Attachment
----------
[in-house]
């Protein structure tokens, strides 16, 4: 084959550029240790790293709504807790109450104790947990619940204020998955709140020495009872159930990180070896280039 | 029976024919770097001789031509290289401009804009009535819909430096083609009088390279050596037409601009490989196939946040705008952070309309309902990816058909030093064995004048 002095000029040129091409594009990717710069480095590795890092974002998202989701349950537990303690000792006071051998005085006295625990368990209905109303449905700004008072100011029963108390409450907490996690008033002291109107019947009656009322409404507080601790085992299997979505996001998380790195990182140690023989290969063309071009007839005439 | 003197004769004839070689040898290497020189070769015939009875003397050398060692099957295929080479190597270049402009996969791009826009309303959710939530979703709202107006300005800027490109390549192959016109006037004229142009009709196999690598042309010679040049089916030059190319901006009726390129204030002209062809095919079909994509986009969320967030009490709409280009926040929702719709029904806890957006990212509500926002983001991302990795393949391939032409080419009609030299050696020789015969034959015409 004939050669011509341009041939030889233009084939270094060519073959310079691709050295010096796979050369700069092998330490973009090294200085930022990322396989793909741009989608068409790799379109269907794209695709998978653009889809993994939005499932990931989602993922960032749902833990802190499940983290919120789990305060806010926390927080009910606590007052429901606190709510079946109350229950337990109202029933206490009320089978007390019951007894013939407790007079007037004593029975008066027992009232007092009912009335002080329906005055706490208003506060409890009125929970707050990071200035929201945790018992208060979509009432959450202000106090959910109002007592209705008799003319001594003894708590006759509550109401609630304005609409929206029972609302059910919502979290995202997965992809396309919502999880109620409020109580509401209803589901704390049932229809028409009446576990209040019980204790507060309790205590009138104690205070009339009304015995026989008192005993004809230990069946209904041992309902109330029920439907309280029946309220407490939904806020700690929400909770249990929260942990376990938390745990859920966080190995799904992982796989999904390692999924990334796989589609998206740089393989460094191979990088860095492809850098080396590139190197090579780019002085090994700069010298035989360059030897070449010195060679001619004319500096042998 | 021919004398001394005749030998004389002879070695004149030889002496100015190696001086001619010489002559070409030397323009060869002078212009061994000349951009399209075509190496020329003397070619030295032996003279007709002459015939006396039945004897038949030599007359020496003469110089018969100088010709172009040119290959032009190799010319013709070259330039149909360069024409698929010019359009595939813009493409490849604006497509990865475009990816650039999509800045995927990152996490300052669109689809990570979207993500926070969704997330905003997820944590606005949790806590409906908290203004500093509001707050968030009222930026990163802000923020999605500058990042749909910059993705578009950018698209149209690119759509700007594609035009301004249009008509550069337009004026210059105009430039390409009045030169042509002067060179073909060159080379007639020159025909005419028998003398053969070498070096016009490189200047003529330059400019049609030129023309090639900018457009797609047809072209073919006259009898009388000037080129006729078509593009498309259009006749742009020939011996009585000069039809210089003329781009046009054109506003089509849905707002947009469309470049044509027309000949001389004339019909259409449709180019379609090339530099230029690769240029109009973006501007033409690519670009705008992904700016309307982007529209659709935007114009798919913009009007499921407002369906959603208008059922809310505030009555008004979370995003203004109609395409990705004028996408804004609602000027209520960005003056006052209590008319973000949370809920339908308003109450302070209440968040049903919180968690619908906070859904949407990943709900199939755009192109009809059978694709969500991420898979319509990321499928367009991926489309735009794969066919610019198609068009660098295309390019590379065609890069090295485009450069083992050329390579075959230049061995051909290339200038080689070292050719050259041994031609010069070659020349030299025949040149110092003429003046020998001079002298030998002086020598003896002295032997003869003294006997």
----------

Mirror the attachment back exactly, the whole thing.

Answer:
[in-house]
């Protein structure tokens, strides 16, 4: 084959550029240790790293709504807790109450104790947990619940204020998955709140020495009872159930990180070896280039 | 029976024919770097001789031509290289401009804009009535819909430096083609009088390279050596037409601009490989196939946040705008952070309309309902990816058909030093064995004048 002095000029040129091409594009990717710069480095590795890092974002998202989701349950537990303690000792006071051998005085006295625990368990209905109303449905700004008072100011029963108390409450907490996690008033002291109107019947009656009322409404507080601790085992299997979505996001998380790195990182140690023989290969063309071009007839005439 | 003197004769004839070689040898290497020189070769015939009875003397050398060692099957295929080479190597270049402009996969791009826009309303959710939530979703709202107006300005800027490109390549192959016109006037004229142009009709196999690598042309010679040049089916030059190319901006009726390129204030002209062809095919079909994509986009969320967030009490709409280009926040929702719709029904806890957006990212509500926002983001991302990795393949391939032409080419009609030299050696020789015969034959015409 004939050669011509341009041939030889233009084939270094060519073959310079691709050295010096796979050369700069092998330490973009090294200085930022990322396989793909741009989608068409790799379109269907794209695709998978653009889809993994939005499932990931989602993922960032749902833990802190499940983290919120789990305060806010926390927080009910606590007052429901606190709510079946109350229950337990109202029933206490009320089978007390019951007894013939407790007079007037004593029975008066027992009232007092009912009335002080329906005055706490208003506060409890009125929970707050990071200035929201945790018992208060979509009432959450202000106090959910109002007592209705008799003319001594003894708590006759509550109401609630304005609409929206029972609302059910919502979290995202997965992809396309919502999880109620409020109580509401209803589901704390049932229809028409009446576990209040019980204790507060309790205590009138104690205070009339009304015995026989008192005993004809230990069946209904041992309902109330029920439907309280029946309220407490939904806020700690929400909770249990929260942990376990938390745990859920966080190995799904992982796989999904390692999924990334796989589609998206740089393989460094191979990088860095492809850098080396590139190197090579780019002085090994700069010298035989360059030897070449010195060679001619004319500096042998 | 021919004398001394005749030998004389002879070695004149030889002496100015190696001086001619010489002559070409030397323009060869002078212009061994000349951009399209075509190496020329003397070619030295032996003279007709002459015939006396039945004897038949030599007359020496003469110089018969100088010709172009040119290959032009190799010319013709070259330039149909360069024409698929010019359009595939813009493409490849604006497509990865475009990816650039999509800045995927990152996490300052669109689809990570979207993500926070969704997330905003997820944590606005949790806590409906908290203004500093509001707050968030009222930026990163802000923020999605500058990042749909910059993705578009950018698209149209690119759509700007594609035009301004249009008509550069337009004026210059105009430039390409009045030169042509002067060179073909060159080379007639020159025909005419028998003398053969070498070096016009490189200047003529330059400019049609030129023309090639900018457009797609047809072209073919006259009898009388000037080129006729078509593009498309259009006749742009020939011996009585000069039809210089003329781009046009054109506003089509849905707002947009469309470049044509027309000949001389004339019909259409449709180019379609090339530099230029690769240029109009973006501007033409690519670009705008992904700016309307982007529209659709935007114009798919913009009007499921407002369906959603208008059922809310505030009555008004979370995003203004109609395409990705004028996408804004609602000027209520960005003056006052209590008319973000949370809920339908308003109450302070209440968040049903919180968690619908906070859904949407990943709900199939755009192109009809059978694709969500991420898979319509990321499928367009991926489309735009794969066919610019198609068009660098295309390019590379065609890069090295485009450069083992050329390579075959230049061995051909290339200038080689070292050719050259041994031609010069070659020349030299025949040149110092003429003046020998001079002298030998002086020598003896002295032997003869003294006997």